Understanding the macro environment in trading

Understanding the macro environment in trading

The financial market is relatively similar to the traditional open air market where demand and supply are the key drivers of the pricing. For instance, the price of a stock or commodity will go up if there is increased demand. A good example in today’s market is on the crude oil prices which are falling as supply from OPEC and non-OPEC countries increase. However, above the micro data, the macro environment plays a very significant role in determining the trading environment. As a trader, you should always understand the macro-economic information of any asset you go long or short on.


WTI Offshore Inc. 1 year chart

Why the macro matters

The macro environment determines the health of the economy. It simply represents the broader picture of the economy. If the country’s economy is on the rise, it means that people and companies are performing well financially which increases their purchasing power. If on the other hand the economy is sinking, it means that various sectors will be affected.

A good example is what is happening in China. In June, the country reported that their economy would continue growing but not at the rate which was anticipated by the market. Since China is the world’s biggest consumer, the implications in the financial market became severe. After the announcement, many companies which depend on the Chinese market such as Boeing and Apple have lost significantly. China has also devalued its currency against the dollar further accelerating the volatility of the market. The Chinese main index, the Shanghai Composite Index has lost more than 20% in the past one month.

Economic indicators

As a trader, it is very important to stay abreast with the economic data of the assets you want to own. For instance, if you specialize in commodity trading, it is important for you to understand the macro information of countries that influence the demand and supply of gold. The same applies to currencies, bonds, indices, and stocks. For instance, if China is the largest customer of oil and their economy crumbles, the prices will come down so that Chinese people can afford the commodity.

The most important economic indicators include: the Gross National Product (GNP) which measures the overall performance of the economy; Gross Domestic Product (GDP) which measures the total goods produced in a country by domestic and foreign companies; consumer spending which measures the level at which the public is spending versus saving; investment; and government spending. If all these metrics are positive, then this is an indication that the economy is doing well.

Industrial sector indicators

These indicators are important because they show the total output of a country’s plants, utilities, and mines which are significant in calculating the economic growth of a country. To a large extent, it determines the strength or weaknesses of a currency. For instance, the United States is a net exporter which has helped improve the strength of the dollar against all currencies.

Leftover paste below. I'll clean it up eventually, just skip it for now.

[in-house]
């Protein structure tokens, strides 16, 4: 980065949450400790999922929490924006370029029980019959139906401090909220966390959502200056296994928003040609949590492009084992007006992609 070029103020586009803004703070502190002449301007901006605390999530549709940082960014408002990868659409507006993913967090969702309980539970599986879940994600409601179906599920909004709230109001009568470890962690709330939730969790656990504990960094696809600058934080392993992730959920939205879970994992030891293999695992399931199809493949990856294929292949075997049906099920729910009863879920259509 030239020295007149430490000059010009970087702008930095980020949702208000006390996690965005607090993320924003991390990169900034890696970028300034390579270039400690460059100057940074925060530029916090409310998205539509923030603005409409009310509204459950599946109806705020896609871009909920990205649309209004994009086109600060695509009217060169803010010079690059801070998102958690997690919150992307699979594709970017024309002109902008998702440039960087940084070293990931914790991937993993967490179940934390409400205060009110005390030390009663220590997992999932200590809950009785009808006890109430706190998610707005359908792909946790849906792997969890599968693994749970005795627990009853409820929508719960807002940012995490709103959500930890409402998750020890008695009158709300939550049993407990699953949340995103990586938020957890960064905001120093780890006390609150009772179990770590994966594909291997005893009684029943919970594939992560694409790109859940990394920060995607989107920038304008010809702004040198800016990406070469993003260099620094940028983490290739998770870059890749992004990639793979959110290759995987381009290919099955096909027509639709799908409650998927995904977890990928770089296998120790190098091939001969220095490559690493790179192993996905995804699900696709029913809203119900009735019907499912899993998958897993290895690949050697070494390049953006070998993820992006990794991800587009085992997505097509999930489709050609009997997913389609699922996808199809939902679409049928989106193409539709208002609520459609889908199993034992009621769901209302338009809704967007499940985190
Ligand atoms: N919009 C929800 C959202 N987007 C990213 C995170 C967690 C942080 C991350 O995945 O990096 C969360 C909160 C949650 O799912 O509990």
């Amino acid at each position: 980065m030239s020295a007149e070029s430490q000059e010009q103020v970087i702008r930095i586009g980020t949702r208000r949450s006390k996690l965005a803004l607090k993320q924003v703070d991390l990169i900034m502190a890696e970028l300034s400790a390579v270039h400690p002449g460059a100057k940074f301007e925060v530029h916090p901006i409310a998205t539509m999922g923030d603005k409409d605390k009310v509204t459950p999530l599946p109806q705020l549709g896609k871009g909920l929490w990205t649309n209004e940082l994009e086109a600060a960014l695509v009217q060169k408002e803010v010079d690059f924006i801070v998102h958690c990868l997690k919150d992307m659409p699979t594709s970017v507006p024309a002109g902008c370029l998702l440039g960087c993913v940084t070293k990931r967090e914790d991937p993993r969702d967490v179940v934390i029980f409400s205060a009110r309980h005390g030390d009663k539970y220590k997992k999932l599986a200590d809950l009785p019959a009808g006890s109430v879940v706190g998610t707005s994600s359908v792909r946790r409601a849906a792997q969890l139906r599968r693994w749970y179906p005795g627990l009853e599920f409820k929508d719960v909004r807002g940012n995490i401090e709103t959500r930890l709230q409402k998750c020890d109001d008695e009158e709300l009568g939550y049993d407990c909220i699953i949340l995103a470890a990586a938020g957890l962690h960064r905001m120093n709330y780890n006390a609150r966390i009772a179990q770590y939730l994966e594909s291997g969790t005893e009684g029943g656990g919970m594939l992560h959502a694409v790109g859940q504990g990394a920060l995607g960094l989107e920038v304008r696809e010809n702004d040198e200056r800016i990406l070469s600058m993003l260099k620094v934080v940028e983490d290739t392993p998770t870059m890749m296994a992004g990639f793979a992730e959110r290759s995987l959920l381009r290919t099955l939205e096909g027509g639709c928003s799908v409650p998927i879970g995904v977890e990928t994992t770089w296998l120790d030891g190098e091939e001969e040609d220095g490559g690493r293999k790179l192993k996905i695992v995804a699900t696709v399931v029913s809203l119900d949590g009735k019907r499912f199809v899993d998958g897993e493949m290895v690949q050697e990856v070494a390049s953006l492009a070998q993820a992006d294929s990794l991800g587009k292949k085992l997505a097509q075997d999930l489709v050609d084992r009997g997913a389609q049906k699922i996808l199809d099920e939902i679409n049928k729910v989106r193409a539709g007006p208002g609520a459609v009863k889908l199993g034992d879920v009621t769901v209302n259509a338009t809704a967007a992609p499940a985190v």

Capacity utilization is a relatively important metric in the industrial sector indicators. It is established by dividing the total industrial output and the total production capability. A normal figure of capacity utilization is 81.5%. A figure above 85% shows that the economy is close to full capacity which precedes inflation. Other industrial sector indicators are: factory orders, durable goods orders, and business inventories.

Inflation indicators

In the financial market, inflation is a key indicator of how the economy is doing. In an environment of low interest rates, the purchasing power of people and companies is increased thus pushing high the inflation rate. A higher inflation rate leads to the tightening of the monetary policy. The key indicators to look up to are the: producer price index (PPI) which is compiled from the sectors that make up the economy; the consumer price index which measures the change in price of a fixed basket of shopping items people buy every day; Gross national product implicit deflator and the Gross domestic product implicit deflator.

Employment indicators

The goal of the government is to create an environment where all people are employed or actively involved in boosting productivity. The two most important macro indicators in this regard are the non-farm payrolls, employment rate, and the unemployment rate. An increase in the non-farm payrolls indicates an improving economy which will lead to the strengthening of the currency, equities, and commodities.

Geopolitical issues

Economic data is not the only macro issue traders need to look at. The geopolitical environment is very critical for the markets. A good example is on the Ukraine and Russia situation where Russia has continually worked to destabilize Ukraine. Russia is a key emerging market whose economy is partly dependent on oil. As a result of the crisis, countries such as the United States which enjoyed a good relationship with Russia reacted by putting in sanctions thus affecting the trade between the two countries. Therefore, American countries that depend on Russia such as McDonalds have continued to suffer decline in sales.

As a day trader or long term investor, these numbers need to be at your fingertips on a daily basis. The economic calendar is your best friend which you should always look on a daily basis as you crunch the numbers. It will help you determine when to stay on the side-lines or stay in the trade.